In 1989, the first Bush administration invited three Iraqi scientists to attend a detonation conference in Oregon, where they learned from experts all over the world how shock waves detonate nuclear weapons. They were being trained in advanced means to develop nuclear weapons. In December 1989, Bush was sending materials that the Iraq regime could use for nuclear, missile and chemical purposes. Actually, I am drawing from congressional records and not from the press, which has kept this far removed from sight for 15 years now.

In April 1990, Bush sent a high-level senatorial delegation to Iraq, led by Senate majority leader Bob Dole, later a Republican presidential candidate. Their mission was to bring President George H.W. Bush’s greetings to his friend Saddam and to assure him of U.S. support. Four months after the Bush mission, Saddam invaded Kuwait, either disobeying or misunderstanding orders. That’s a real crime. That shifted him from the category of honored friend to embodiment of evil.

Victors are not investigated

The invasion of Kuwait was indeed a crime, though not by Saddam’s standards, or for that matter by U.S. standards. A few months earlier, the United States had invaded Panama, vetoing a couple of Security Council resolutions and killing probably thousands of mostly poor people, more than died in Saddam’s invasion of Kuwait. We don’t know the details, because it’s a firm principle of international affairs and moral culture that the victors do not permit investigation of their own crimes, so we only have the victims’ reports.

At the time of the Iraqi invasion of Kuwait, American public opinion was strongly in favor of a diplomatic solution, a solution which would combine Iraqi withdrawal from Kuwait with international negotiations to settle regional crises. That’s actually pretty much what Saddam had proposed, though the media politely withheld the information, except for one newspaper, Newsday (8/4/00), which is a suburban newspaper in New York’s Long Island. And the war was followed by a return of support for Saddam Hussein, as he then turned to the slaughter of the Shia to suppress an uprising that probably would have overthrown him, had he not been effectively authorized by Washington to crush it.

And the reasons were not suppressed; they were frankly acknowledged. New York Times Mideast correspondent Alan Cowell (4/11/91) explained that there was a strikingly unanimous view among the United States and its allies, Britain and Saudi Arabia, that Saddam offered the West and the region a better hope for his country’s stability than those who have suffered his repression. So we therefore, unhappily, have to support Saddam’s crushing of the rebellion.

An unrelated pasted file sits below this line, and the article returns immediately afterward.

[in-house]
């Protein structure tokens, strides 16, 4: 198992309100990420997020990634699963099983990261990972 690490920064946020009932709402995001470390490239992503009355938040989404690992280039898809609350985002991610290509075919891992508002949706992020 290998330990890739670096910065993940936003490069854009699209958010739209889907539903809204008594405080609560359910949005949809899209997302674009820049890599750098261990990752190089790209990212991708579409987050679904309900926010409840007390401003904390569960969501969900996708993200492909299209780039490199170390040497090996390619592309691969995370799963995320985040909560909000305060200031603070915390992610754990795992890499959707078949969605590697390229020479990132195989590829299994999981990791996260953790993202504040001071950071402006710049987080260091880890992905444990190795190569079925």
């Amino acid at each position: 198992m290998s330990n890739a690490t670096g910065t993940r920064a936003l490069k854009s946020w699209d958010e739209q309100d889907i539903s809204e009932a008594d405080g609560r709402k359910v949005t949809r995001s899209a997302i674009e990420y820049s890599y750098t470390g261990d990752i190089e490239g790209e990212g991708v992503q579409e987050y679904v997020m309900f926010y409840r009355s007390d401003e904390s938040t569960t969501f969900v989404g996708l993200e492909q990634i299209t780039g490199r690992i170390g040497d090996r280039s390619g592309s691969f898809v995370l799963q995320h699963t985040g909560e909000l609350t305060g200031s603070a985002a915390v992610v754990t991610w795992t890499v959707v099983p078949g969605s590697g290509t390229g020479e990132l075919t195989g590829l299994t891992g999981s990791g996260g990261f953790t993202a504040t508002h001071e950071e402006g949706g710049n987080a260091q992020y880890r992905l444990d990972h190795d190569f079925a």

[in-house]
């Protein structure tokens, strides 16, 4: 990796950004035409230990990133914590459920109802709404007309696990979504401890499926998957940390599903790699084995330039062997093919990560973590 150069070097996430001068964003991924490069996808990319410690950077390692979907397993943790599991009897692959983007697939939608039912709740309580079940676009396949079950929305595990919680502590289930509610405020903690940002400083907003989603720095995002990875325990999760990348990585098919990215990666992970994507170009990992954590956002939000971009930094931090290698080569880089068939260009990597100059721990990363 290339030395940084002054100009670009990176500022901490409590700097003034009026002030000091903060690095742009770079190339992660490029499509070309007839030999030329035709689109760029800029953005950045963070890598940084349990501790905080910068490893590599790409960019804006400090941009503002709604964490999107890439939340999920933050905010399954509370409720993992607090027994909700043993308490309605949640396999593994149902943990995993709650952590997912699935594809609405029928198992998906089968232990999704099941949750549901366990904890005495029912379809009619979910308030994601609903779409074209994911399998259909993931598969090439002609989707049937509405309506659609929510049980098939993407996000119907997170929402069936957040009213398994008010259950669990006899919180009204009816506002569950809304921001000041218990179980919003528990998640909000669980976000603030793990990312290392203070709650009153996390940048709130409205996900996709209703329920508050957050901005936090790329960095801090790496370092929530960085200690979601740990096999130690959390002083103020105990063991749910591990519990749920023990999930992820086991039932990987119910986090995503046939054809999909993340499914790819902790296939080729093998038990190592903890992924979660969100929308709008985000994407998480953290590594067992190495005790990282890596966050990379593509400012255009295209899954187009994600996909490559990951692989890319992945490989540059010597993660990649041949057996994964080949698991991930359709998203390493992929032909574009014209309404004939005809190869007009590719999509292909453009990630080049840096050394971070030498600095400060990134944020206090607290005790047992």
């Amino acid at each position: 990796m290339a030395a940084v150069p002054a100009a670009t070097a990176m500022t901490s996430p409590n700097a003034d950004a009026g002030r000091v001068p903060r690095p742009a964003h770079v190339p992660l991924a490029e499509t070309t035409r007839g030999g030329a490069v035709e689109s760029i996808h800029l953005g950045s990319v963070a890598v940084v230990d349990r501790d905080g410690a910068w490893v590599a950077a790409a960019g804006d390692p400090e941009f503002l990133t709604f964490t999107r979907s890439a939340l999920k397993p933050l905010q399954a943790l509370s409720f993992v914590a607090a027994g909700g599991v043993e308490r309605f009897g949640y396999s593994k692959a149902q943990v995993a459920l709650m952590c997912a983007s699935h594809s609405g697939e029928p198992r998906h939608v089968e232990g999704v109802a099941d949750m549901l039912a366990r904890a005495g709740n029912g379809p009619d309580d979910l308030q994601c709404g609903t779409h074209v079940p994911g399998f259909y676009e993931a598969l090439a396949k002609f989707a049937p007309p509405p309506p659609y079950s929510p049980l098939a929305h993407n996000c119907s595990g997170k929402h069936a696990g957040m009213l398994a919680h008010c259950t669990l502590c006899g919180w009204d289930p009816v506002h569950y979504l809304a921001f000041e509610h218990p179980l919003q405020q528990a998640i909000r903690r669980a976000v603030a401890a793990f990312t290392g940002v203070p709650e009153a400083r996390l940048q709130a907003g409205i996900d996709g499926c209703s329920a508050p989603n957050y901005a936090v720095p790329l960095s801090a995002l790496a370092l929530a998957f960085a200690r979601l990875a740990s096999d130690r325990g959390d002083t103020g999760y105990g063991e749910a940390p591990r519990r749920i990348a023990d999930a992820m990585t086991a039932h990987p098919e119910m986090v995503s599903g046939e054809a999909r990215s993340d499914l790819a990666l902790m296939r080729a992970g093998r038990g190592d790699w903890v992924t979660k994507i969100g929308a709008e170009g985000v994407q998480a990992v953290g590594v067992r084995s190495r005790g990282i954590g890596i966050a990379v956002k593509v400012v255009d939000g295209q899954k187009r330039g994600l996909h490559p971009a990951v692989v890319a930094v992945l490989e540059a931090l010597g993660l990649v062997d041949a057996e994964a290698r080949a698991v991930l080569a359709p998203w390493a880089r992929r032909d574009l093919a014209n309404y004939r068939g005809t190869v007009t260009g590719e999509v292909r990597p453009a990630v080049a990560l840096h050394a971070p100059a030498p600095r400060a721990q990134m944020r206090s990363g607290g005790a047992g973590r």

At that point, the task of torturing the Iraqis was turned over to Bill Clinton and the sanctions regime, which was so visibly murderous that by 1996 it was felt necessary to introduce humanitarian modification—that would be the Oil for Food Program, which magnanimously permitted Iraq to use a fraction of its own resources to save its own population from total destruction, though in sharply limited ways, carefully controlled by the United States and Britain.

The first director of the program, the distinguished international diplomat Denis Halliday, resigned in protest after two years, condemning the “humanitarian” program as genocidal. He was replaced by another highly respected international diplomat, Hans Von Sponeck. He also resigned after a couple of years, charging that the Clinton/Blair administrations’ sanctions violated the genocide convention. They are well-documented charges, and are scrupulously ignored by those who posture grandly about genocide when they detect the crimes of some official enemy.

Too important to mention

But Halliday and Von Sponeck were iced out of the U.S. media during the buildup to the 2003 invasion, although—or because—they knew more about Iraq than any other Westerners. Or perhaps it’s because the media agreed with the official Clinton State Department position when it blocked Von Sponeck’s efforts to bring the grisly record to the Security Council. Their phrase was, “This man in Baghdad was paid to work, not to talk.”

He does talk, however. And in free societies like ours we are lucky to be able to read Von Sponeck’s detailed and devastating account of the effect of the genocidal sanctions. His book, called A Different Kind of War, appeared last year. It’s one of those books that is too important to be reviewed or mentioned. A database search a couple of days ago found not a single mention of it in the United States. And in England, a single review in the Morning Star (4/24/07), not exactly in the mainstream. Robert Fisk also brought it up in the Independent (1/20/07). It’s quite easy, however, to find ample praise for Tony Blair’s profound moral convictions as he stepped down from his office.